nib has rejected the claim its updated financial outlook for 2021 shows it is profiting from the pandemic having reported a $59 million as yet unused claims provision.
In its recent update to shareholders, the company said the provision for deferred claims relating to the suspension of elective surgery and other services during the pandemic was $59 million for the nine months to the end of March 2021.
The company said the extent of the catch-up from these deferred claims has been lower than expected and that it anticipates it will still retain a provision at the end of this financial year.
The Australian Private Hospitals Association (APHA) described the provision as a "huge payday".
“This would represent a 50 per cent increase in profit on the previous year, driven by the fact nib members paid premiums for services they couldn’t access," said CEO Michael Roff.
“Funds have been saying they need to hold on to these payments because of the ‘inevitable’ catch up in elective surgeries. But, this is not happening at anywhere near the rate they are suggesting. Instead, they should return the fees paid to their members and stop hoarding cash on a pretence.”
However, nib rejected the claim with CEO Mark Fitzgibbon saying the provision will be returned through the catch-up in deferred claims or through an adjustment in next year's annual premium round.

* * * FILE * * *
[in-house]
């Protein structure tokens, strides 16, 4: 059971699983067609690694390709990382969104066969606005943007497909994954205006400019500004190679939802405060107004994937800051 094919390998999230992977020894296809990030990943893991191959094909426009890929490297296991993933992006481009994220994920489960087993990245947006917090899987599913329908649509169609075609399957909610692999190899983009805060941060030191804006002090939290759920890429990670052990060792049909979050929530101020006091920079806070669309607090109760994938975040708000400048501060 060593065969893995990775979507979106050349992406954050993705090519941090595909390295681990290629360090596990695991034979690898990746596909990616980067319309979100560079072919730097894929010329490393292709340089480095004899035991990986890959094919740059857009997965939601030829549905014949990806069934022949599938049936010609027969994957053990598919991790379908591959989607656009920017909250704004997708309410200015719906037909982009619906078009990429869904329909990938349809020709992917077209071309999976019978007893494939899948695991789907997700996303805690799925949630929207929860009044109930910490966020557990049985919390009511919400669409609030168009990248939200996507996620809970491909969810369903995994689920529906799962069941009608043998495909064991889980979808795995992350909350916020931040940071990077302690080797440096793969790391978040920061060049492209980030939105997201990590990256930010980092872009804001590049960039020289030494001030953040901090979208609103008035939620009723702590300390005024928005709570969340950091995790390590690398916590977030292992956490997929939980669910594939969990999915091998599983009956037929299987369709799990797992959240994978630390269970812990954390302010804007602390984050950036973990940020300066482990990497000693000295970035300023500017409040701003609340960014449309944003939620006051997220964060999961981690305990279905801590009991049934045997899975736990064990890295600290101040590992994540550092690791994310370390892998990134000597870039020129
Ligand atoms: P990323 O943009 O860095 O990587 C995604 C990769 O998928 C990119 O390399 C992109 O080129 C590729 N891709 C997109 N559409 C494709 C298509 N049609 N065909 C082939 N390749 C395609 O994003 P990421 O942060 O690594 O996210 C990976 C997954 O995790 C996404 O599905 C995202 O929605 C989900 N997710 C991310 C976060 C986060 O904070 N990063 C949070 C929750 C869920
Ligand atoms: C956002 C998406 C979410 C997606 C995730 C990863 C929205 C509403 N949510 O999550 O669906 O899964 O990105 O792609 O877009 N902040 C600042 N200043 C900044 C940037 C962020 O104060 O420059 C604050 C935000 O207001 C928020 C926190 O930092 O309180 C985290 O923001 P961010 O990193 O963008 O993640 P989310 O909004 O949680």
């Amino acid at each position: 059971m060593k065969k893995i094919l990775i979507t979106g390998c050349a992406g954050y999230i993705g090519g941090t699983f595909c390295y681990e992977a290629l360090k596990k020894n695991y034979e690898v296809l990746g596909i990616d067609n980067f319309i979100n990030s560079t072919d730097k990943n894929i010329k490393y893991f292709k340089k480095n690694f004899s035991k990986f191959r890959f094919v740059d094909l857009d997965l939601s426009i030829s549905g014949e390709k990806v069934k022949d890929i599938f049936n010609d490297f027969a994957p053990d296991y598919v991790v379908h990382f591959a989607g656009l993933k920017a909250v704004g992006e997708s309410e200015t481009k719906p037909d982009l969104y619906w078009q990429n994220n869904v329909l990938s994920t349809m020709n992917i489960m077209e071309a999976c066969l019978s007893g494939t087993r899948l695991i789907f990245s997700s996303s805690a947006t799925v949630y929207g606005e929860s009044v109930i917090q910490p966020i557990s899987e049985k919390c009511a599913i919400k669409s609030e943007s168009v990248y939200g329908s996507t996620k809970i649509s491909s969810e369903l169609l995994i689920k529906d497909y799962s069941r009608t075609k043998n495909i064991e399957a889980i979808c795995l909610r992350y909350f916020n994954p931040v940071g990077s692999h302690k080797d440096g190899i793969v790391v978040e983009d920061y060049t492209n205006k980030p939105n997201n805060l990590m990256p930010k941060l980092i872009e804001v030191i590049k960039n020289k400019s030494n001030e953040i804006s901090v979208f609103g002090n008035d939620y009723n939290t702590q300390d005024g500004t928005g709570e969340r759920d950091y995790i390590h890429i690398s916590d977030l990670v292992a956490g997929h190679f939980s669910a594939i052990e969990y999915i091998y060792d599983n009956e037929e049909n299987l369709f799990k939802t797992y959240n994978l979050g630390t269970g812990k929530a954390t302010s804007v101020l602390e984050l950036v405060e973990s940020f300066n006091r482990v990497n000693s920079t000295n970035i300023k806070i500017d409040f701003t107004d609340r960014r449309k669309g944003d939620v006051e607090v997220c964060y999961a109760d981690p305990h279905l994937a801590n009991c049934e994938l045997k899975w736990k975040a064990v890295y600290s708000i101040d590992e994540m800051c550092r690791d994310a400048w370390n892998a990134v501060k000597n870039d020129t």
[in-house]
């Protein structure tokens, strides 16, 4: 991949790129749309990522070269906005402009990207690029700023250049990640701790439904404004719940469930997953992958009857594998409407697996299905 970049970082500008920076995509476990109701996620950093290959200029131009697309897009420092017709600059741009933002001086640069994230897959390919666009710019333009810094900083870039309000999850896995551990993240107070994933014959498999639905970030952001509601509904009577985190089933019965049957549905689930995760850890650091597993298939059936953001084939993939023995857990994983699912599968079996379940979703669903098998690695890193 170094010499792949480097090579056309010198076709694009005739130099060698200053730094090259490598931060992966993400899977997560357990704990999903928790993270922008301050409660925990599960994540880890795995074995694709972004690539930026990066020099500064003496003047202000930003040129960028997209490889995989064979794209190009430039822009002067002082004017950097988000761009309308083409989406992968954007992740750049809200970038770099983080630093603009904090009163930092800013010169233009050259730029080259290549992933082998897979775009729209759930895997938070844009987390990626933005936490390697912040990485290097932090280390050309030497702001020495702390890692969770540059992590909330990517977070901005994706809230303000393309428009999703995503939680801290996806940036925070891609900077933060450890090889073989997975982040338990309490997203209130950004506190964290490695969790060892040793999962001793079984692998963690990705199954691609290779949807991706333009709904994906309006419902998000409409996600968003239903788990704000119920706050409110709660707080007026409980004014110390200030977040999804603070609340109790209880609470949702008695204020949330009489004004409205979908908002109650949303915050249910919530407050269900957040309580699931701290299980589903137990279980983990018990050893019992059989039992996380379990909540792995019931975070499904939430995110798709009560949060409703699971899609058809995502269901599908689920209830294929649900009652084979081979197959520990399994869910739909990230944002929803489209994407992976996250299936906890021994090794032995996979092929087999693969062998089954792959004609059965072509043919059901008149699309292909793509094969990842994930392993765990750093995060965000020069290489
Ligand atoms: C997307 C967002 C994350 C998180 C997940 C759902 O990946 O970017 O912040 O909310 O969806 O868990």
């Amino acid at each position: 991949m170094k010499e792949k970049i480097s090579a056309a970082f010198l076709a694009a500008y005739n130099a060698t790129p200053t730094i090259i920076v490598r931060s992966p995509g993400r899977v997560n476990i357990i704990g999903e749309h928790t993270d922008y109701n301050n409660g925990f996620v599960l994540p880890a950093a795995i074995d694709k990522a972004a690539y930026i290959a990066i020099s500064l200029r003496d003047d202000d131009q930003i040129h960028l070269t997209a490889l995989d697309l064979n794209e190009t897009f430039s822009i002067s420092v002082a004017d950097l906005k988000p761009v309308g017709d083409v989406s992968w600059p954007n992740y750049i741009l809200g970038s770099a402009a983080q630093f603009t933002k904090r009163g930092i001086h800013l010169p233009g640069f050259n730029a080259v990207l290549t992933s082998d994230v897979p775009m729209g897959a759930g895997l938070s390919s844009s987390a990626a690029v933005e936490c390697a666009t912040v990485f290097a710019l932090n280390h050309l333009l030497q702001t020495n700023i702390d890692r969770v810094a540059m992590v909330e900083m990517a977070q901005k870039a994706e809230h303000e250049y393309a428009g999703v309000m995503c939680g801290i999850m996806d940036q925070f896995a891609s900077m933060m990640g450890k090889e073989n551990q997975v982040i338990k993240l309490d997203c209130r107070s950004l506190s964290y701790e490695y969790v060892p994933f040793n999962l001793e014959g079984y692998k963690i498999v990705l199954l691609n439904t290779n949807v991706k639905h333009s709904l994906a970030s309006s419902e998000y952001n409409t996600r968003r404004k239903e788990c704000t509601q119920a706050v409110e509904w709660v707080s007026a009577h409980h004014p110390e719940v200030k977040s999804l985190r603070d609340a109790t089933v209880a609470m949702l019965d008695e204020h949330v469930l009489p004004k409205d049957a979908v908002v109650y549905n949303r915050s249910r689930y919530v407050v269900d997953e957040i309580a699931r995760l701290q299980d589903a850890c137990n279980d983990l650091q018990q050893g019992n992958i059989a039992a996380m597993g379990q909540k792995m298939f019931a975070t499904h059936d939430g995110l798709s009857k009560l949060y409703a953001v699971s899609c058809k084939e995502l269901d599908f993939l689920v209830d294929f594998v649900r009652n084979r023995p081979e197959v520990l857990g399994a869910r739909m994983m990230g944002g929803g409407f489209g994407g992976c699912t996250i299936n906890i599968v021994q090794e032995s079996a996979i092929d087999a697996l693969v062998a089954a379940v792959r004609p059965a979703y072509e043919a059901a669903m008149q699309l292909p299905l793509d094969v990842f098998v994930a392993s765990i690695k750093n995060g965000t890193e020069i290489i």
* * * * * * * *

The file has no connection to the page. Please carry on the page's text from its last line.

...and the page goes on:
Yet Mr Roff urged all private health insurers to follow the lead of HBF in returning the deferred claims provision. In March, the Western Australian insurer announced it would return $40 million in an unused deferred COVID-19 claims provision to members.
“Medibank reported in March they are holding deferred claims of $310 million, so there are more funds making money out of COVID-19 than not. We also know that activity levels in private hospitals were down 6.9 per cent in 2020 compared to 2019, so the rush to elective surgery has not occurred. There is no reason why all health funds can’t declare how much they will return to members.
“Australians have been hit hard by the pandemic and if private health insurers are holding on to money that could help people struggling to pay the bills they should also ‘do the right thing’,” added Mr Roff.